Medical Marijuana Community, Law Enforcement Weigh In on New Laws
New rules and regulations for medical marijuana laws in Michigan took effect Tuesday.
The goal was to change the landscape of the medical marijuana environment in Michigan, and clarify what’s allowed under the 2008 law.
9&10’s Caroline Powers and photojournalist Jeremy Erickson have more details on how the medical marijuana community and law enforcement are responding to the changes.
“It’s going to bring access to people who wouldn’t ordinarily have access before.”
People in the medical marijuana community say the new laws are a step in the right direction.
“What it does change is the conversations that we have with people about their options,” says Adam Devaney, assistant clinical director at Chronic, LLC.
Now edible forms of marijuana are legal.
“It’s really actually kind of exciting to be able to talk to people about a whole bunch of different options other than just smoke marijuana,” Devaney says.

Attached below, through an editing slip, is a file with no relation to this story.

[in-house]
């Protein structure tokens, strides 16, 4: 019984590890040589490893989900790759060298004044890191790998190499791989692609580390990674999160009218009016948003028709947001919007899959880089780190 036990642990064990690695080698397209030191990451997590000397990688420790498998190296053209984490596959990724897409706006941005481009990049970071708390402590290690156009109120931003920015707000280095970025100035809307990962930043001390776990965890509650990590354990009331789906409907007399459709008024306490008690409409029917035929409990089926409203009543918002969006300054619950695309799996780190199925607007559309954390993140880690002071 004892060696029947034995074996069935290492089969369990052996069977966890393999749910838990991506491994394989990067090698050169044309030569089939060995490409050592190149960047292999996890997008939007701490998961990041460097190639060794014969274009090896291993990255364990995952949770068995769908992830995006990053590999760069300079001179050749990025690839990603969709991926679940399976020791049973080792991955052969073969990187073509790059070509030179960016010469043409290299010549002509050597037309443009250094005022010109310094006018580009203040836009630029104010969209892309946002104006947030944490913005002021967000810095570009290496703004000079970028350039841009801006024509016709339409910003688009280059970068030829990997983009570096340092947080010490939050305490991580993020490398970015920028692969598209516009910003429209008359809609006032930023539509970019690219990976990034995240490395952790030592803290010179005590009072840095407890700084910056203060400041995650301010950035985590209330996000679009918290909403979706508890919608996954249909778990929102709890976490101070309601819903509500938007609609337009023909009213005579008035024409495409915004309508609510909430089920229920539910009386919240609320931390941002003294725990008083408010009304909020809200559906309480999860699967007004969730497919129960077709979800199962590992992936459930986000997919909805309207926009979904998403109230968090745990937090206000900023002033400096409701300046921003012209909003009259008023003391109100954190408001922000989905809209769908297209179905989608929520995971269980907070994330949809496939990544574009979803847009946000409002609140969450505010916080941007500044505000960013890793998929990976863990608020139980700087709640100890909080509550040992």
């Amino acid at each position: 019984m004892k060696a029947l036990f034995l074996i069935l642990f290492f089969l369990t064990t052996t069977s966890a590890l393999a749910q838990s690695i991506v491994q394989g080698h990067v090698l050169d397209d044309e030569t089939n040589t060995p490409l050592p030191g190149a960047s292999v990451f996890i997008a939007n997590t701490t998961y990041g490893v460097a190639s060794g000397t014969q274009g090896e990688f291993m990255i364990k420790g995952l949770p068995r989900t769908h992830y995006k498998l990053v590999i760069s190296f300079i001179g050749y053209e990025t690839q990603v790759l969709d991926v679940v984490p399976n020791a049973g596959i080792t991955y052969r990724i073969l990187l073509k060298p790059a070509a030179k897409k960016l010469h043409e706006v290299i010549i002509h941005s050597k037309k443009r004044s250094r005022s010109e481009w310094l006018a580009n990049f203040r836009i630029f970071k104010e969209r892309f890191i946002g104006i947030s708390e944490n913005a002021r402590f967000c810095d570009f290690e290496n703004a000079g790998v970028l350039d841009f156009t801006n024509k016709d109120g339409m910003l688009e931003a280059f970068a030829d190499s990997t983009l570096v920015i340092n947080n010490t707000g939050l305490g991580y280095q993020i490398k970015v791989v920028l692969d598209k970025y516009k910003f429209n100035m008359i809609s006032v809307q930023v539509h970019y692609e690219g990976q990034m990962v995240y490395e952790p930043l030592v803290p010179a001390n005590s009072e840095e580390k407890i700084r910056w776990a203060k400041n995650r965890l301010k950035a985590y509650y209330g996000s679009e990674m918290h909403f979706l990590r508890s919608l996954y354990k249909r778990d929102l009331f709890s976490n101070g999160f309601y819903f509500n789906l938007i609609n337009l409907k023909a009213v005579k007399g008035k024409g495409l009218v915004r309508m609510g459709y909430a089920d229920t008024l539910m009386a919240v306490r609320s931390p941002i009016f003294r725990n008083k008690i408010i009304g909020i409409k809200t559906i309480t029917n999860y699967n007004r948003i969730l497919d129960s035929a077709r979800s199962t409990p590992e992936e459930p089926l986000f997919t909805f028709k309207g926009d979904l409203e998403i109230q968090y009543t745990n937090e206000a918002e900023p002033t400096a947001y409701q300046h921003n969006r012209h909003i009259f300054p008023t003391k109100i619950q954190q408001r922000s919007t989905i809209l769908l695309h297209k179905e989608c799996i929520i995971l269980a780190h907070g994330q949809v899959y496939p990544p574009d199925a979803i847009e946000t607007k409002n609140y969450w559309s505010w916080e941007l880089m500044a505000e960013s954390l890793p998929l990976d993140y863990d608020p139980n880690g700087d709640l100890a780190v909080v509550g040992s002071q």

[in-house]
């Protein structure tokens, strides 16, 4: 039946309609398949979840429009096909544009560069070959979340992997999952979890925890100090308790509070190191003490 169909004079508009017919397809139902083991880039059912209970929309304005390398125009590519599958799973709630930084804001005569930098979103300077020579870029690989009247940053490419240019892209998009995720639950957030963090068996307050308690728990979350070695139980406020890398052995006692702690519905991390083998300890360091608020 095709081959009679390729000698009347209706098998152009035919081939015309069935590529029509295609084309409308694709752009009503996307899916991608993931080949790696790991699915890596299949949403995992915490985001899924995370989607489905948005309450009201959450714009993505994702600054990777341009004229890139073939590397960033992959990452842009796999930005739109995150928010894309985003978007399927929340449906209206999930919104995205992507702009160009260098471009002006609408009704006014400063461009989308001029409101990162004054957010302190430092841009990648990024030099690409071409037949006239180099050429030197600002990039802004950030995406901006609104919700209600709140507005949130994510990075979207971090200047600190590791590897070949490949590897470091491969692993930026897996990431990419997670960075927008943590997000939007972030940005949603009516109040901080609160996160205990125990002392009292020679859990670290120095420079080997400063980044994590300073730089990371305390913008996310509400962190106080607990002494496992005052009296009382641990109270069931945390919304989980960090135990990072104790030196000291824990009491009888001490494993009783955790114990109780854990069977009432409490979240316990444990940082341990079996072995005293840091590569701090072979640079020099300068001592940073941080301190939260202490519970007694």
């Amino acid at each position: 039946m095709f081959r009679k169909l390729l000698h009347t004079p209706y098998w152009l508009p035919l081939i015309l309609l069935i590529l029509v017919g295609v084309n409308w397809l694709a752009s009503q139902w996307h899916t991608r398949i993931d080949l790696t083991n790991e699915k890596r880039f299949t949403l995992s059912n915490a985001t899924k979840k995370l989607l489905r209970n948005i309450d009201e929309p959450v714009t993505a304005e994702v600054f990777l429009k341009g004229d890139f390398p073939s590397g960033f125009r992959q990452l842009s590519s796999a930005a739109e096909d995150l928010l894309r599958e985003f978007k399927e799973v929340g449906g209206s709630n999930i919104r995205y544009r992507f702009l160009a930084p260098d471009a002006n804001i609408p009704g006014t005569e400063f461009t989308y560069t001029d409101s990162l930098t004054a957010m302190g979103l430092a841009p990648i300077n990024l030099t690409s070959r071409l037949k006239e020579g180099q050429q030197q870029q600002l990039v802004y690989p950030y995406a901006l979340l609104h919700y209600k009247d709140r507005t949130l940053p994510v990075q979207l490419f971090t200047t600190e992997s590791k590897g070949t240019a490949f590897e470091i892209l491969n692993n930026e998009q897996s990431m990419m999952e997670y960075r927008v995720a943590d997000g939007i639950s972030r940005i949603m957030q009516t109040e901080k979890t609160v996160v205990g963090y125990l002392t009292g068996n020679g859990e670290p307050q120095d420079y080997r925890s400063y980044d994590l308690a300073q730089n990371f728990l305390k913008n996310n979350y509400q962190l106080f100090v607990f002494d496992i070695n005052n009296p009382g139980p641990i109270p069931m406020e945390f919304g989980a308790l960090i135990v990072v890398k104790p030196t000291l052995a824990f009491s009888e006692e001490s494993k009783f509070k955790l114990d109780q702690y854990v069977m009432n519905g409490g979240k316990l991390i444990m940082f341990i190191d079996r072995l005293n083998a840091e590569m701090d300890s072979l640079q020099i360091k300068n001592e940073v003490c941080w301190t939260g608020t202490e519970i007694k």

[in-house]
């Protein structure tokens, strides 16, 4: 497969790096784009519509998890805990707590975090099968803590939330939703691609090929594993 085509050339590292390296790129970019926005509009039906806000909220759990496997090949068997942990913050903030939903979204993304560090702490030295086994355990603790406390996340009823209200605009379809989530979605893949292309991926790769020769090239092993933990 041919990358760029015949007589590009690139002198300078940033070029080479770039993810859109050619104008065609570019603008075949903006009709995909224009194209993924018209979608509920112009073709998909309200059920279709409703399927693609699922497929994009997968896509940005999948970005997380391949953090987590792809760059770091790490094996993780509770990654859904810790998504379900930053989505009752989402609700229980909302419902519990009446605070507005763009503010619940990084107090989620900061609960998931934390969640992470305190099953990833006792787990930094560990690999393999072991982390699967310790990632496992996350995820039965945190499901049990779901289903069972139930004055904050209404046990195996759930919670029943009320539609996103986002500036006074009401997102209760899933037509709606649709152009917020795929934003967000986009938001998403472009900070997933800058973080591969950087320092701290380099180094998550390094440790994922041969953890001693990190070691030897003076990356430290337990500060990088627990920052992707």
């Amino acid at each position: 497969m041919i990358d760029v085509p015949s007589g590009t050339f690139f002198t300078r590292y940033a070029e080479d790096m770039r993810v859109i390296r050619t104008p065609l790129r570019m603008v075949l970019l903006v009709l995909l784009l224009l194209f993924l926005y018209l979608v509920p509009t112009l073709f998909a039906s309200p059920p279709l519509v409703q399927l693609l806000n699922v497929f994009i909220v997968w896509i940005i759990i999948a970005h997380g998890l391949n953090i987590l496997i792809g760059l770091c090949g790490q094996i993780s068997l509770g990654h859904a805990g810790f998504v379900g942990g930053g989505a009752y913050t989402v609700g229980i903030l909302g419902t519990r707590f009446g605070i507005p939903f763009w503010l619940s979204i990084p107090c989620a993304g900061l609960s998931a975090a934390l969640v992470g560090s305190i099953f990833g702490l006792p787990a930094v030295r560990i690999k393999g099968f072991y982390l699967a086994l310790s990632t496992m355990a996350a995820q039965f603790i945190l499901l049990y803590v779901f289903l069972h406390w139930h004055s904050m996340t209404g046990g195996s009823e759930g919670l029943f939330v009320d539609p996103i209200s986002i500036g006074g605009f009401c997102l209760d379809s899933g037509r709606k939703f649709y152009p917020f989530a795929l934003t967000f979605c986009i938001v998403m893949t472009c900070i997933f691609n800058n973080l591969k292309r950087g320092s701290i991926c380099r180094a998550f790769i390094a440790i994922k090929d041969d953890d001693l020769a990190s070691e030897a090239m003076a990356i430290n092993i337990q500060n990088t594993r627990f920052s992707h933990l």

Other big changes include addressing the patient doctor relationships and licensing.
“What this will do will allow the state to draft regulations to regulate commercial grows, which will supply the licensed dispensaries that will be licensed about a year from now,” says Devaney.
But local governments also have a say in whether or not they want to have dispensaries in their community.
“Adding these bills still leaves an uneven landscape because Kalkaska still doesn’t have to have the same rules as Traverse City,” says Michael Thue, owner of Center for Compassion. “So the patients that are driving to see us, because we serve a rural area in Northern Michigan, it’s a different set of rules for every time you cross.”
And while some clarifications have been made, there are still some areas that remain gray.
“So the new law does put into place, I would have to say, some common sense regulations about how marijuana is produced and sold,” says Robert Cooney, Grand Traverse County Prosecuting Attorney. “At the same time, I’m not sure it goes far enough in that direction and it certainly has created a lot of confusion for law enforcement.”
Over the next year, the state will also create a board to review licensing applications.
They will help create a detailed licensing system for provisioning center, growers, distributors, and more.
There will also be a 3% tax on medical marijuana and a tracking system.